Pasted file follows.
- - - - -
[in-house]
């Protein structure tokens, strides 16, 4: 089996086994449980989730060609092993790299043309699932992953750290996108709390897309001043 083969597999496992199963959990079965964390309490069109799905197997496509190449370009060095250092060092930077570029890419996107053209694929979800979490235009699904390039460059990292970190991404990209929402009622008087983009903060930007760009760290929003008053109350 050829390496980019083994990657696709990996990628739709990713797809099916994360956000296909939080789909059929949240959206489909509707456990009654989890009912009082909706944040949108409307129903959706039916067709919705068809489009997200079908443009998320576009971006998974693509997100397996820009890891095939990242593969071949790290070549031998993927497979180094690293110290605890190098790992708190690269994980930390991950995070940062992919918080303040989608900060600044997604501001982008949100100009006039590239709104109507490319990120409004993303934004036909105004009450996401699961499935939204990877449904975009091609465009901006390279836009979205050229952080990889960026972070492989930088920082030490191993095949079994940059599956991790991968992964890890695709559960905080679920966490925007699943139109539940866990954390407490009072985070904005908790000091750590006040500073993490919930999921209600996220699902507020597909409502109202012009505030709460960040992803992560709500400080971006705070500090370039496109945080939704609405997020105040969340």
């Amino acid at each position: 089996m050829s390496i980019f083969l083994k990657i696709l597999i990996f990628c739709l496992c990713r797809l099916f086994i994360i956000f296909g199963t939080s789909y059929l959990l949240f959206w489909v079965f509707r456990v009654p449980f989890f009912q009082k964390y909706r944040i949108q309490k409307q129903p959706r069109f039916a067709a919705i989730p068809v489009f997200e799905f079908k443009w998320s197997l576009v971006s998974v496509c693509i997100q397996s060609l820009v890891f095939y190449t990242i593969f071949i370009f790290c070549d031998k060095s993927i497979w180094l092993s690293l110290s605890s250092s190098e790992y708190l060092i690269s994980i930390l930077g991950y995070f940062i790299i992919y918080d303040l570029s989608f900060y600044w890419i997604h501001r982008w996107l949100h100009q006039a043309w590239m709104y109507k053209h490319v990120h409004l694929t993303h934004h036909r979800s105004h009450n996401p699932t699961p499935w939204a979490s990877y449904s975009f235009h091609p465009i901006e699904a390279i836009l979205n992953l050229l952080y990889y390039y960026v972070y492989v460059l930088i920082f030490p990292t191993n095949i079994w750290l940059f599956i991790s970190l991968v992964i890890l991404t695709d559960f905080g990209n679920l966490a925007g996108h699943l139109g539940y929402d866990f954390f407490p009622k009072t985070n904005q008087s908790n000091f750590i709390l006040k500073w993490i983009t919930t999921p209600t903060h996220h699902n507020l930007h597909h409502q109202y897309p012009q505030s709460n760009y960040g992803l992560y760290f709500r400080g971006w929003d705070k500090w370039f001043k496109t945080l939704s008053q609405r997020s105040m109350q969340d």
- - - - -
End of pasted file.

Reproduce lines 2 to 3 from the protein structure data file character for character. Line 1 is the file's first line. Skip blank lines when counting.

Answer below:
């Protein structure tokens, strides 16, 4: 089996086994449980989730060609092993790299043309699932992953750290996108709390897309001043 083969597999496992199963959990079965964390309490069109799905197997496509190449370009060095250092060092930077570029890419996107053209694929979800979490235009699904390039460059990292970190991404990209929402009622008087983009903060930007760009760290929003008053109350 050829390496980019083994990657696709990996990628739709990713797809099916994360956000296909939080789909059929949240959206489909509707456990009654989890009912009082909706944040949108409307129903959706039916067709919705068809489009997200079908443009998320576009971006998974693509997100397996820009890891095939990242593969071949790290070549031998993927497979180094690293110290605890190098790992708190690269994980930390991950995070940062992919918080303040989608900060600044997604501001982008949100100009006039590239709104109507490319990120409004993303934004036909105004009450996401699961499935939204990877449904975009091609465009901006390279836009979205050229952080990889960026972070492989930088920082030490191993095949079994940059599956991790991968992964890890695709559960905080679920966490925007699943139109539940866990954390407490009072985070904005908790000091750590006040500073993490919930999921209600996220699902507020597909409502109202012009505030709460960040992803992560709500400080971006705070500090370039496109945080939704609405997020105040969340």
């Amino acid at each position: 089996m050829s390496i980019f083969l083994k990657i696709l597999i990996f990628c739709l496992c990713r797809l099916f086994i994360i956000f296909g199963t939080s789909y059929l959990l949240f959206w489909v079965f509707r456990v009654p449980f989890f009912q009082k964390y909706r944040i949108q309490k409307q129903p959706r069109f039916a067709a919705i989730p068809v489009f997200e799905f079908k443009w998320s197997l576009v971006s998974v496509c693509i997100q397996s060609l820009v890891f095939y190449t990242i593969f071949i370009f790290c070549d031998k060095s993927i497979w180094l092993s690293l110290s605890s250092s190098e790992y708190l060092i690269s994980i930390l930077g991950y995070f940062i790299i992919y918080d303040l570029s989608f900060y600044w890419i997604h501001r982008w996107l949100h100009q006039a043309w590239m709104y109507k053209h490319v990120h409004l694929t993303h934004h036909r979800s105004h009450n996401p699932t699961p499935w939204a979490s990877y449904s975009f235009h091609p465009i901006e699904a390279i836009l979205n992953l050229l952080y990889y390039y960026v972070y492989v460059l930088i920082f030490p990292t191993n095949i079994w750290l940059f599956i991790s970190l991968v992964i890890l991404t695709d559960f905080g990209n679920l966490a925007g996108h699943l139109g539940y929402d866990f954390f407490p009622k009072t985070n904005q008087s908790n000091f750590i709390l006040k500073w993490i983009t919930t999921p209600t903060h996220h699902n507020l930007h597909h409502q109202y897309p012009q505030s709460n760009y960040g992803l992560y760290f709500r400080g971006w929003d705070k500090w370039f001043k496109t945080l939704s008053q609405r997020s105040m109350q969340d």